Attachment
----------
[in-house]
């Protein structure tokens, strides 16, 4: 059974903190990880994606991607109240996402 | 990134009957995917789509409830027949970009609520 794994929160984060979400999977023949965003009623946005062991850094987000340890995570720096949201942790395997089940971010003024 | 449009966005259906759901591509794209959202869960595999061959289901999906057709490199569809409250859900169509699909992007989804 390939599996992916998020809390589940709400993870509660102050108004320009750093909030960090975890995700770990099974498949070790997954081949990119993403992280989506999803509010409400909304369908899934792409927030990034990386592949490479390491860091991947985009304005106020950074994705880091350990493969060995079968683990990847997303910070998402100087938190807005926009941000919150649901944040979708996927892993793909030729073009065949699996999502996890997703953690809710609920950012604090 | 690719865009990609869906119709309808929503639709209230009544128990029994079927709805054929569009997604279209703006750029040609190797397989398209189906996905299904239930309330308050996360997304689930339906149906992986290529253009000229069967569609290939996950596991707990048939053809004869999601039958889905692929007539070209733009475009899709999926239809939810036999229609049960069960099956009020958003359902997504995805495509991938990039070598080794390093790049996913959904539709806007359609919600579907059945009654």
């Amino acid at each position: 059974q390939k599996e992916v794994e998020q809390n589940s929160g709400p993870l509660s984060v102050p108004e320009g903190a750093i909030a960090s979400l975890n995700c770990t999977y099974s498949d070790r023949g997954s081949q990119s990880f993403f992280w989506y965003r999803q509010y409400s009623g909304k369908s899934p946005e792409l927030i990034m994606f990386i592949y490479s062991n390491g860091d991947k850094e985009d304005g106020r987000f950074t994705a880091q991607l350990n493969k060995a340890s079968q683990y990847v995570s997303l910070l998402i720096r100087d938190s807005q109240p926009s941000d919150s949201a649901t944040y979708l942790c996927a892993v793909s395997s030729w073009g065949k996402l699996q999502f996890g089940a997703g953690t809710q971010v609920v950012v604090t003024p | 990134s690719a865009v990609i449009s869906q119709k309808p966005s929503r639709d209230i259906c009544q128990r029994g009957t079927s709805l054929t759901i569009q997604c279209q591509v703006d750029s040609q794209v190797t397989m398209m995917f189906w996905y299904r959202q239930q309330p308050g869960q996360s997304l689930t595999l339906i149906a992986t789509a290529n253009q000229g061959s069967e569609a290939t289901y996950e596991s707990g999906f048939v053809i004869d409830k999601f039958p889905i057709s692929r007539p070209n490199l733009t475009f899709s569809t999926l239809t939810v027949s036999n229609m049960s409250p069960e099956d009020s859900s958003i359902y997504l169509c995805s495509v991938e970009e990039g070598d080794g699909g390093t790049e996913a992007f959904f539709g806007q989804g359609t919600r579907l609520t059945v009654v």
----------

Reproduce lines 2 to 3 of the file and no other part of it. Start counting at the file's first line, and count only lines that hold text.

């Protein structure tokens, strides 16, 4: 059974903190990880994606991607109240996402 | 990134009957995917789509409830027949970009609520 794994929160984060979400999977023949965003009623946005062991850094987000340890995570720096949201942790395997089940971010003024 | 449009966005259906759901591509794209959202869960595999061959289901999906057709490199569809409250859900169509699909992007989804 390939599996992916998020809390589940709400993870509660102050108004320009750093909030960090975890995700770990099974498949070790997954081949990119993403992280989506999803509010409400909304369908899934792409927030990034990386592949490479390491860091991947985009304005106020950074994705880091350990493969060995079968683990990847997303910070998402100087938190807005926009941000919150649901944040979708996927892993793909030729073009065949699996999502996890997703953690809710609920950012604090 | 690719865009990609869906119709309808929503639709209230009544128990029994079927709805054929569009997604279209703006750029040609190797397989398209189906996905299904239930309330308050996360997304689930339906149906992986290529253009000229069967569609290939996950596991707990048939053809004869999601039958889905692929007539070209733009475009899709999926239809939810036999229609049960069960099956009020958003359902997504995805495509991938990039070598080794390093790049996913959904539709806007359609919600579907059945009654």
């Amino acid at each position: 059974q390939k599996e992916v794994e998020q809390n589940s929160g709400p993870l509660s984060v102050p108004e320009g903190a750093i909030a960090s979400l975890n995700c770990t999977y099974s498949d070790r023949g997954s081949q990119s990880f993403f992280w989506y965003r999803q509010y409400s009623g909304k369908s899934p946005e792409l927030i990034m994606f990386i592949y490479s062991n390491g860091d991947k850094e985009d304005g106020r987000f950074t994705a880091q991607l350990n493969k060995a340890s079968q683990y990847v995570s997303l910070l998402i720096r100087d938190s807005q109240p926009s941000d919150s949201a649901t944040y979708l942790c996927a892993v793909s395997s030729w073009g065949k996402l699996q999502f996890g089940a997703g953690t809710q971010v609920v950012v604090t003024p | 990134s690719a865009v990609i449009s869906q119709k309808p966005s929503r639709d209230i259906c009544q128990r029994g009957t079927s709805l054929t759901i569009q997604c279209q591509v703006d750029s040609q794209v190797t397989m398209m995917f189906w996905y299904r959202q239930q309330p308050g869960q996360s997304l689930t595999l339906i149906a992986t789509a290529n253009q000229g061959s069967e569609a290939t289901y996950e596991s707990g999906f048939v053809i004869d409830k999601f039958p889905i057709s692929r007539p070209n490199l733009t475009f899709s569809t999926l239809t939810v027949s036999n229609m049960s409250p069960e099956d009020s859900s958003i359902y997504l169509c995805s495509v991938e970009e990039g070598d080794g699909g390093t790049e996913a992007f959904f539709g806007q989804g359609t919600r579907l609520t059945v009654v």